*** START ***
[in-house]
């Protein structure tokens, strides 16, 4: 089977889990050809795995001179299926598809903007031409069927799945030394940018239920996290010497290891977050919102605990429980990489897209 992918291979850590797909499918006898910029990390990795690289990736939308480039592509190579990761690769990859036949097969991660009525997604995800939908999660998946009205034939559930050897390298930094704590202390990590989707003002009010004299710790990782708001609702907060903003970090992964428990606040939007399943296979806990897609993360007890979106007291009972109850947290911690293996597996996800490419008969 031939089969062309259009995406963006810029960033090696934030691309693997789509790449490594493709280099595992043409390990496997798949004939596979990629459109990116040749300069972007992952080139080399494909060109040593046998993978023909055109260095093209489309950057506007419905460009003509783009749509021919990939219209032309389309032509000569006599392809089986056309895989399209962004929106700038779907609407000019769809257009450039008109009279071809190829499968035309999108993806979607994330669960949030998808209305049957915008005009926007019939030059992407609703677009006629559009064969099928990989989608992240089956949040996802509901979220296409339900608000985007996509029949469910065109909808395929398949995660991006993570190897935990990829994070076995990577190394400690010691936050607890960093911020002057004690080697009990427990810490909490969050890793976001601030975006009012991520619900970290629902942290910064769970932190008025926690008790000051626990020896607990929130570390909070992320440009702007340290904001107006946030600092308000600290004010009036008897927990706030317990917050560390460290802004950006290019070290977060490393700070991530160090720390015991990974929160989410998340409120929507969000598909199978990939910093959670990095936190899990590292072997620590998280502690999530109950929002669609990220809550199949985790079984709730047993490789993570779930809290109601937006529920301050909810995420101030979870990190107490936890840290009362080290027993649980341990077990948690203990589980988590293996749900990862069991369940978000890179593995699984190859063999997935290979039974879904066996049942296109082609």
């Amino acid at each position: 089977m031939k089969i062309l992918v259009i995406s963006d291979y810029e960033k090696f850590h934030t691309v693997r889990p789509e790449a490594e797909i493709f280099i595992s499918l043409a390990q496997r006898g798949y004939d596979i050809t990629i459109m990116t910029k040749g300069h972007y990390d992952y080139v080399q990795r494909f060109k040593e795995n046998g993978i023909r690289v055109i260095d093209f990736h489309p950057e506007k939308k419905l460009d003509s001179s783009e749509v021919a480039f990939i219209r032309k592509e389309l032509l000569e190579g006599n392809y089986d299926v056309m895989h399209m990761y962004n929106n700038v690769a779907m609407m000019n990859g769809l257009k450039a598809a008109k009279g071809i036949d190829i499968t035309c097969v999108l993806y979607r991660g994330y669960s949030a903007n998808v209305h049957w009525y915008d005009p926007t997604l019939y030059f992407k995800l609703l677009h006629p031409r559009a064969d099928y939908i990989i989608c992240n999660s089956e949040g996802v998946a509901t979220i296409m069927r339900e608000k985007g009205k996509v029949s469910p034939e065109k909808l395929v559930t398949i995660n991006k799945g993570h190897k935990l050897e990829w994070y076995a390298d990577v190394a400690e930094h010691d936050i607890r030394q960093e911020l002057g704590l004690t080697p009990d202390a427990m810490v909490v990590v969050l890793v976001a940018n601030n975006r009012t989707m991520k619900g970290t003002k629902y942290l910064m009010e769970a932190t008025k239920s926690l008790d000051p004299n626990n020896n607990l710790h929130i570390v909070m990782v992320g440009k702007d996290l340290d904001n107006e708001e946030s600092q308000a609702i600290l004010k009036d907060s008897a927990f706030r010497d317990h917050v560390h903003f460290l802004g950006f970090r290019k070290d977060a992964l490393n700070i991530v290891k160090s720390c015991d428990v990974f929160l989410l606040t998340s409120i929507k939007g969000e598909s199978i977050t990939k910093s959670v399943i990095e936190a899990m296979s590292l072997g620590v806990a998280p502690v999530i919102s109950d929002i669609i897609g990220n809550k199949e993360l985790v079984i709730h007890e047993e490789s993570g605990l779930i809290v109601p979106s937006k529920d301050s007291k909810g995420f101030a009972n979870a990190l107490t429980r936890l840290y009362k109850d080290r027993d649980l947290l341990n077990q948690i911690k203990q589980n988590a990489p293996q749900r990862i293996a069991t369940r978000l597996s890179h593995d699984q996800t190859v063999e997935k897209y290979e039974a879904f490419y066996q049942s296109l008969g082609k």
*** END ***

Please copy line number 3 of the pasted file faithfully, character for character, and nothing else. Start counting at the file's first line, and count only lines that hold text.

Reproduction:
């Amino acid at each position: 089977m031939k089969i062309l992918v259009i995406s963006d291979y810029e960033k090696f850590h934030t691309v693997r889990p789509e790449a490594e797909i493709f280099i595992s499918l043409a390990q496997r006898g798949y004939d596979i050809t990629i459109m990116t910029k040749g300069h972007y990390d992952y080139v080399q990795r494909f060109k040593e795995n046998g993978i023909r690289v055109i260095d093209f990736h489309p950057e506007k939308k419905l460009d003509s001179s783009e749509v021919a480039f990939i219209r032309k592509e389309l032509l000569e190579g006599n392809y089986d299926v056309m895989h399209m990761y962004n929106n700038v690769a779907m609407m000019n990859g769809l257009k450039a598809a008109k009279g071809i036949d190829i499968t035309c097969v999108l993806y979607r991660g994330y669960s949030a903007n998808v209305h049957w009525y915008d005009p926007t997604l019939y030059f992407k995800l609703l677009h006629p031409r559009a064969d099928y939908i990989i989608c992240n999660s089956e949040g996802v998946a509901t979220i296409m069927r339900e608000k985007g009205k996509v029949s469910p034939e065109k909808l395929v559930t398949i995660n991006k799945g993570h190897k935990l050897e990829w994070y076995a390298d990577v190394a400690e930094h010691d936050i607890r030394q960093e911020l002057g704590l004690t080697p009990d202390a427990m810490v909490v990590v969050l890793v976001a940018n601030n975006r009012t989707m991520k619900g970290t003002k629902y942290l910064m009010e769970a932190t008025k239920s926690l008790d000051p004299n626990n020896n607990l710790h929130i570390v909070m990782v992320g440009k702007d996290l340290d904001n107006e708001e946030s600092q308000a609702i600290l004010k009036d907060s008897a927990f706030r010497d317990h917050v560390h903003f460290l802004g950006f970090r290019k070290d977060a992964l490393n700070i991530v290891k160090s720390c015991d428990v990974f929160l989410l606040t998340s409120i929507k939007g969000e598909s199978i977050t990939k910093s959670v399943i990095e936190a899990m296979s590292l072997g620590v806990a998280p502690v999530i919102s109950d929002i669609i897609g990220n809550k199949e993360l985790v079984i709730h007890e047993e490789s993570g605990l779930i809290v109601p979106s937006k529920d301050s007291k909810g995420f101030a009972n979870a990190l107490t429980r936890l840290y009362k109850d080290r027993d649980l947290l341990n077990q948690i911690k203990q589980n988590a990489p293996q749900r990862i293996a069991t369940r978000l597996s890179h593995d699984q996800t190859v063999e997935k897209y290979e039974a879904f490419y066996q049942s296109l008969g082609k």